Knockdown of MAFG inhibits PCa cell proliferation and invasion in vitro

We then explored the effect of MAFG on the malignant phenotype of prostate cancer cells. First, appropriate cellular models were used with PC3 and DU145 cell lines because of their relatively high expression of MAFG. We treated those cells with MAFG knockdown (Figure 4A and B). The CCK-8 assay showed that knockdown of MAFG remarkedly inhibited the proliferation of both PC3 and DU145 cells (Figure 4C). Moreover, MAFG knockdown groups also indicated decreased migration and invasion ability in PC3 and DU145 cells (Figure 4D and E). Collectively, results showed that MAFG acts as an oncogene in PCa.

EIF3J-AS1 enhances PCa progression by upregulating MAFG

Finally, we explored whether EIF3J-AS1 enhanced PCa cell growth by regulating MAFG by conducting rescue assays. We increased MAFG in PCa cells with EIF3J-AS1 knockdown (Figure 5A). The results of CCK-8 assays revealed that depleted EIF3J-AS1 markedly restrained the proliferation of PCa cells, but the transfection of LV-MAFG mitigated this effect (Figure 5B). In addition, increased MAFG countervailed the si-EIF3J-AS1-mediated alleviation of migration and invasion (Figure 5C and D). Thus, EIF3J-AS1 enhances PCa progression by upregulating MAFG.

Discussion

In recent years, an increasing number of studies have shown that the dysregulation of lncRNAs, such as lncRNA MALAT1 and DRAIC, plays important roles in the initiation and development of PCa[17-20]. LncRNA EIF3J-AS1 was found to function as an oncogene in different kinds of cancer [8, 10] and to induce chemoresistance[21]. However, the role of EIF3J-AS1 has not been described with regard to PCa. In this study, we showed that EIF3J-AS1 was highly expressed in PCa tissues and cells, and knockdown of EIF3J-AS1 inhibited PCa cell proliferation, migration and invasion. These results described the driver of EIF3J-AS1 in PCa malignant progression. Thus, we further focused on how EIF3J-AS1 exerts its effects on PCa cells.

Previous studies showed that EIF3J-AS1 can exert its cancer-promoting effects by upregulating the expression of target genes, such as AKT1, YAP1 and ANXA11[8-10], via competing endogenous RNA[22, 23]. In this study, according to bioinformatics analysis showed that EIF3J-AS1 and MAFG were positively correlated in PCa tissues. MAFG is a bZIP-type transcriptional regulator that belongs to the small MAF (sMAF) protein family [14, 24]. Previous studies showed that MAFG contributed to the malignant progression of cholangiocarcinoma, colorectal cancers and chemotherapy resistance [15, 25], acting as an oncoprotein. Even in hepatocellular cancer, a study showed that MAFG mRNA levels are at least 2-fold higher than those in adjacent nontumorous tissues in approximately half of clinical specimens [15]. However, the clinical significance and biological role of MAFG in PCa remain unknown. Further qRT-PCR experiments also validated that MAFG was significantly upregulated in PC tissues and cell lines. In addition, downregulation of MAFG in PCa cells resulted in the inhibition of proliferation and suppressed migration and invasion. In terms of preliminary mechanistic research, we found that downregulation of EIF3J-AS1 resulted in downregulated expression of MAFG in PCa cells. Rescue assays also showed that MAFG was involved in EIF3J-AS1-mediated PCa cell proliferation, migration and invasion. Thus, in this study, we provided evidence for a novel link between MAFG and EIF3J-AS1 in prostate cancer.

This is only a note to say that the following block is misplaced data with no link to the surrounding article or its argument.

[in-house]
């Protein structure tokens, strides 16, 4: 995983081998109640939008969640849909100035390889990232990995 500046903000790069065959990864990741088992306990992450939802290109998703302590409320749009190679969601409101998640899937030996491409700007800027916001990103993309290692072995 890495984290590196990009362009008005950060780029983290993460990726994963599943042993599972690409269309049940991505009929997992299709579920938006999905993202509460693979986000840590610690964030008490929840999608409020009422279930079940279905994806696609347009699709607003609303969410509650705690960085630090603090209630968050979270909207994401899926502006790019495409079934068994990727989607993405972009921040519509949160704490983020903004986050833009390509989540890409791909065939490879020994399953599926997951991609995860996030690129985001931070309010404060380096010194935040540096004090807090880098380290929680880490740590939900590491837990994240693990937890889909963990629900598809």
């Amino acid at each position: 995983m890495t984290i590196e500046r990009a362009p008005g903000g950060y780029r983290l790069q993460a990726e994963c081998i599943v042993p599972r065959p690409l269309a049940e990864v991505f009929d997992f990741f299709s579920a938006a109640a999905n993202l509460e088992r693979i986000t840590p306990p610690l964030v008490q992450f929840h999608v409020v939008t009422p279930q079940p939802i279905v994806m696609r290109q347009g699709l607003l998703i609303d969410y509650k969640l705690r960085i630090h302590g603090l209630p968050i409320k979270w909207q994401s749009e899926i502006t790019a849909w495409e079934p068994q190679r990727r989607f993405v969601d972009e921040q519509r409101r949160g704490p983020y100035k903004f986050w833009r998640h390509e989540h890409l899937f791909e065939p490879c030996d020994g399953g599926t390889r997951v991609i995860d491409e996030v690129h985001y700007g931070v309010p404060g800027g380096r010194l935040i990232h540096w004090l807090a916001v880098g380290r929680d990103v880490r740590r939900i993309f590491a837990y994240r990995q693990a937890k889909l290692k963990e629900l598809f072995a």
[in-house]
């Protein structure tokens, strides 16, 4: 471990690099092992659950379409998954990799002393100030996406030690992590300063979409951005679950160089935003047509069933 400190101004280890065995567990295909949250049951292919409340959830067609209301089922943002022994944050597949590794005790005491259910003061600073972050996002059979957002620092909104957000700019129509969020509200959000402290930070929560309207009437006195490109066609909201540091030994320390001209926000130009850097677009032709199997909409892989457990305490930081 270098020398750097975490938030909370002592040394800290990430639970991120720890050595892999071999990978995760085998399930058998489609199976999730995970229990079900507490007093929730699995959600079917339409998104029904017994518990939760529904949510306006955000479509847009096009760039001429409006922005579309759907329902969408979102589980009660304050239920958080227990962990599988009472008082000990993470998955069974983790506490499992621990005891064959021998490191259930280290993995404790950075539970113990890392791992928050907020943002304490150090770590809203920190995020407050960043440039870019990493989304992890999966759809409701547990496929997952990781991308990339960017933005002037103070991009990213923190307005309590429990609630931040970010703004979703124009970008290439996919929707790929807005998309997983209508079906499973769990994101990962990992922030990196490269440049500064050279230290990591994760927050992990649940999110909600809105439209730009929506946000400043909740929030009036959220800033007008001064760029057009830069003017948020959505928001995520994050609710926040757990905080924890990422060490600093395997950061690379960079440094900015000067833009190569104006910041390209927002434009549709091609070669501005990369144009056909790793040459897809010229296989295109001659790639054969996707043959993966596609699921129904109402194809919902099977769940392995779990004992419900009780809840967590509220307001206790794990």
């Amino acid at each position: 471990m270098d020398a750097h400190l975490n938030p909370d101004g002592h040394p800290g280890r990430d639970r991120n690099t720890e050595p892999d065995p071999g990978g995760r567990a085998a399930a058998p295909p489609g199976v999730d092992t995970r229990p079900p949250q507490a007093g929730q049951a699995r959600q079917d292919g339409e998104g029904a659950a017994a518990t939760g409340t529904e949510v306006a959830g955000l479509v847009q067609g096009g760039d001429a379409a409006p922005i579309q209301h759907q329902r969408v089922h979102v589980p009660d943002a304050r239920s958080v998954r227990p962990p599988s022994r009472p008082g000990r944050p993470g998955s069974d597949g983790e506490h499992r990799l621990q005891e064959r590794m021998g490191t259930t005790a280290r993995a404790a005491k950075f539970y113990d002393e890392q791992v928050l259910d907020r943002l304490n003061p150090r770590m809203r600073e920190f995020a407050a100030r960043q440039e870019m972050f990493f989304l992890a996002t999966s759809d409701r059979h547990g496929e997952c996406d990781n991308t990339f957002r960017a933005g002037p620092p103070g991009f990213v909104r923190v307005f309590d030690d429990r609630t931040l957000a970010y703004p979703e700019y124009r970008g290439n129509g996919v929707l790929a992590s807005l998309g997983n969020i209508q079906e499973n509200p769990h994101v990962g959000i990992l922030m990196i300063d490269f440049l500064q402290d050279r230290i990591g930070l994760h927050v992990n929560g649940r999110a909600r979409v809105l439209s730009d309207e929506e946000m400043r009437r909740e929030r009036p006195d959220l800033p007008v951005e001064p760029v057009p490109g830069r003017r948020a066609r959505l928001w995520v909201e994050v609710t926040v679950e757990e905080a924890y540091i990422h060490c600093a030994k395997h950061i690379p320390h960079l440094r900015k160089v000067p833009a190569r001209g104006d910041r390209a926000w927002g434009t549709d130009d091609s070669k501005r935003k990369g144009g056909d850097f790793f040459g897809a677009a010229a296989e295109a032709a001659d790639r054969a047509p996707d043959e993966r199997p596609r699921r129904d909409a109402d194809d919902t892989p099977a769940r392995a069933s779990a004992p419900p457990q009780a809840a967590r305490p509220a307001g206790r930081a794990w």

Thus, our study demonstrated that EIF3J-AS1/MAFG may play a key role in facilitating PCa progression and may serve as diagnostic biomarkers and potential therapeutic targets in PCa. However, the clear molecular mechanisms by which EIF3J-AS1 regulates MAFG upregulation and MAFG enhances cell growth and invasion in PCa must be further investigated in future research.

 Figure 4 

Knockdown of MAFG inhibits PCa cell proliferation and invasion in vitro. A and B, qRT-PCR and WB assays assessed MAFG mRNA and protein expression in the indicated treated PCa cell lines. C, The proliferation of the indicated PCa cells was determined by CCK-8 assay. D, The migration of the indicated PCa cells was determined by Transwell assay without Matrigel-coated membranes. E, The invasion of the indicated PCa cells was determined by Transwell assay with Matrigel-coated membranes. *P < 0.05, **P < 0.01, ***P < 0.001.

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 Figure 5 

EIF3J-AS1 enhances PCa progression by upregulating MAFG A. qRT-PCR assays assessed MAFG mRNA expression in the indicated treated PC cell lines. B, Proliferation in the indicated PCa cells was determined by CCK-8 assay. C, The migration of the indicated PCa cells was determined by Transwell assay without Matrigel-coated membranes. D, The invasion of the indicated PCa cells was determined by Transwell assay with Matrigel-coated membranes. *P < 0.05, **P < 0.01, ***P < 0.001

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Acknowledgements

This study was supported by the Natural Science Foundation of Shanghai (13ZR1414300).

Competing Interests

The authors have declared that no competing interest exists.

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Author contact

Corresponding address Corresponding authors: Chao Zhang, Postal address: 168 Changhai Road, Shanghai, 200433 China. Email: tony373com. Phone: 86-13818119856. Bo Yang, Postal address: 168 Changhai Road, Shanghai, 200433 China. Email: yangbochanghaicom. Phone: 86-13386277121


Received 2021-3-20
Accepted 2021-10-23
Published 2022-1-1